They probably do.

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Unethical Quote Of The Week: New York Times Publisher Arthur Sulzberger Jr. [UPDATED and CORRECTED]

“Our followers on social media and our readers across the internet have come together to collectively serve as a modern watchdog, more vigilant and forceful than one person could ever be. Our responsibility is to empower all of those watchdogs, and to listen to them, rather than to channel their voice through a single office.”

—-New York Times publisher Arthur Sulzberger Jr, announcing that the Times was eliminating its “public editor” and its public editor position.

The decision was bad enough, the disingenuous excuse was almost worse. Yes, by all means, the Times doesn’t need an independent, internal expert on journalism ethics to blow the whistle when the Times ignores its duties of competence, independence and objectivity and breaches its own ethics code: the overwhelmingly left-wing readers the Times panders too daily will keep it on the straight and narrow! Besides. why does the Times need an ethics cop now? After all, the public’s trust in the news media, of which the Times is supposed to be the role model, has never been higher!

Well, no, actually, the public’s trust in journalism has never been lower, and the New York Time’s blatant bias during the 2016 campaign and in the wake of Donald Trump’s election is one of the main reasons. Tell me: if an organization finds its public trust diminishing drastically, which act shows a sincere interest in addressing that distrust and reversing it…

A. Hiring an independent journalism ombudsperson who investigates instances of dubious journalism ethics and reports to the public in the paper, no matter what the results, entering criticism and recommending changes as needed, or

B. Eliminating the above position entirely?

The New York Times chose B. What this indicates is that the Times doesn’t care about the public trust, just its readers’ trust. It knows most of its current readership wants an aggressive progressive advocacy rag, not bold, objective and independent journalism. When a new less-progressive-than-usual op ed writer dared to suggest that critics of climate change orthodoxy be listened to respectfully, Times readers tried to get him fired. Continue reading

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“Fuck Donald Trump!”

I was bemused to see a Sunday New York Times front page story described the White House as beset with “scandals.” Try as I might, I couldn’t come up with anything that qualified as a “scandal” applying the prior standards of ethical journalism, and especially if one considered the standards the news media applied to the Obama Administration. For reference purposes, the Obama White House manipulating the facts of the Benghazi raid to avoid accountability was not a scandal, it was a “nothingburger.”  The IRS, an executive agency under the authority of President Obama, deliberately and illegally sabotaging conservative groups to assist in Obama’s re-election wasn’t a scandal,  it was just “rogue employees.” Obama’s Justice Department surveilling a Fox journalist in defiance of the First Amendment wasn’t a scandal, because Fox News.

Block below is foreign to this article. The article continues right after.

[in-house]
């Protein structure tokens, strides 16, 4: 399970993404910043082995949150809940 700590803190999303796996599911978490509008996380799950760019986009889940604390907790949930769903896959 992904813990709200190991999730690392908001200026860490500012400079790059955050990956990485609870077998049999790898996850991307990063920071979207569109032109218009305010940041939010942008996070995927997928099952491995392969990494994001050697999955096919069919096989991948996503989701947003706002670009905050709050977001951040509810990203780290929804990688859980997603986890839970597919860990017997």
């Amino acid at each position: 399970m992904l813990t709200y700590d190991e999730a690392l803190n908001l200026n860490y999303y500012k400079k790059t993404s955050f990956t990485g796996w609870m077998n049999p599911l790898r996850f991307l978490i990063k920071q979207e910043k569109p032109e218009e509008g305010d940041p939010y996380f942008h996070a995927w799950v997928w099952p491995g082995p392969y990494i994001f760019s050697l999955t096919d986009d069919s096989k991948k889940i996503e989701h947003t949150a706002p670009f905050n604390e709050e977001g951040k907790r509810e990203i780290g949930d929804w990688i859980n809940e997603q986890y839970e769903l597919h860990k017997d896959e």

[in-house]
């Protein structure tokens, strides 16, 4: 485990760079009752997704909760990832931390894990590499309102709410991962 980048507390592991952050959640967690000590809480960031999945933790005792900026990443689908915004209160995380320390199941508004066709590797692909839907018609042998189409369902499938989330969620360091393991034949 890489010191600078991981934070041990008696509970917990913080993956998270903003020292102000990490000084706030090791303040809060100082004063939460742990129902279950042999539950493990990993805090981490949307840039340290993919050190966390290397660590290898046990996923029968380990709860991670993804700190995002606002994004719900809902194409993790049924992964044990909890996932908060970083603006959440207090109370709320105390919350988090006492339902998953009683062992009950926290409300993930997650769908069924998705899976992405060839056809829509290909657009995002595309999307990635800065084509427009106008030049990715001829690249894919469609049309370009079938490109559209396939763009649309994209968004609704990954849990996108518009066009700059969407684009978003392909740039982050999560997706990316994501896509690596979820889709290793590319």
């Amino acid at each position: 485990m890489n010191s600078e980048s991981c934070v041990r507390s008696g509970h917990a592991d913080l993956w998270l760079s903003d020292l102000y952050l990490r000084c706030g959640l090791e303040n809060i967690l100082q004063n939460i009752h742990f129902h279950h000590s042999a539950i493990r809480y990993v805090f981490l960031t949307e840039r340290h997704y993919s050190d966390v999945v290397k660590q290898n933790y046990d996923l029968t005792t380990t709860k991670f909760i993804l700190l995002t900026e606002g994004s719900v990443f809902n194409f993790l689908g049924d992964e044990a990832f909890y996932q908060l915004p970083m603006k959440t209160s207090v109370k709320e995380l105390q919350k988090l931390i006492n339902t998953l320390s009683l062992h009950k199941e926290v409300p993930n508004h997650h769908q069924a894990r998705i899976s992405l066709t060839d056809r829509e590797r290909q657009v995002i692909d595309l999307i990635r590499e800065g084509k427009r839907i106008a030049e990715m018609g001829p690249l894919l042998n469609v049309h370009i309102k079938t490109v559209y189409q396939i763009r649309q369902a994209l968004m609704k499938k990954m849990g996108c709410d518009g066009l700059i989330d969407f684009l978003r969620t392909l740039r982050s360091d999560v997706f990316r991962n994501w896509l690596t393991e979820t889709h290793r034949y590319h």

“Fast and Furious” wasn’t a scandal because the Attorney General who oversaw it said it wasn’t, and besides, the Justice Department was investigating itself, so all was well. Barack Obama repeatedly lying about what was in the health care bill that we had to pass to know what was in it wasn’t a scandal, it was just a slip of the tongue, over and over again. The same slip. Secretly trading five terrorists for a deserter whom the administration first described to the public as a soldier who “served the United States with honor and distinction” wasn’t a scandal because the mainstream media gave it a pass…and so on.

Firing someone a President has the power and right to fire and who was objectively untrustworthy  is not a scandal, nor is it a “crisis,”  no matter how many times reporters say it is. Alleged statements made by a President leaked by anonymous sources are not scandals, because they are alleged statements made by a President leaked by anonymous sources. A news media—led by two rival national newspapers trying to top each other by publishing breathless accounts of hearsay as if that is ever  evidence of anything—that has openly abandoned all ethical journalism standards and allied itself with a partisan effort to undermine and remove an elected President is a scandal, as well as a crisis. More on that one later.

The other scandal and crisis is the complete abdication of reason, responsibility, civility and sanity by the Democratic Party as it commits to satisfying the blood lust of its most hard-core and irrational supporters, by trying to unseat the President of the United States without the inconvenience of having to win an election. The latest ugly proof that this scandal is real came from California, where the state Democratic Party convention climaxed with outgoing party Chair John Burton extending two middle fingers in the air and leading a cheering throng in the chant,  “Fuck Donald Trump,” as Nancy Pelosi laughed it up in the crowd (as you can see in the photo.) Continue reading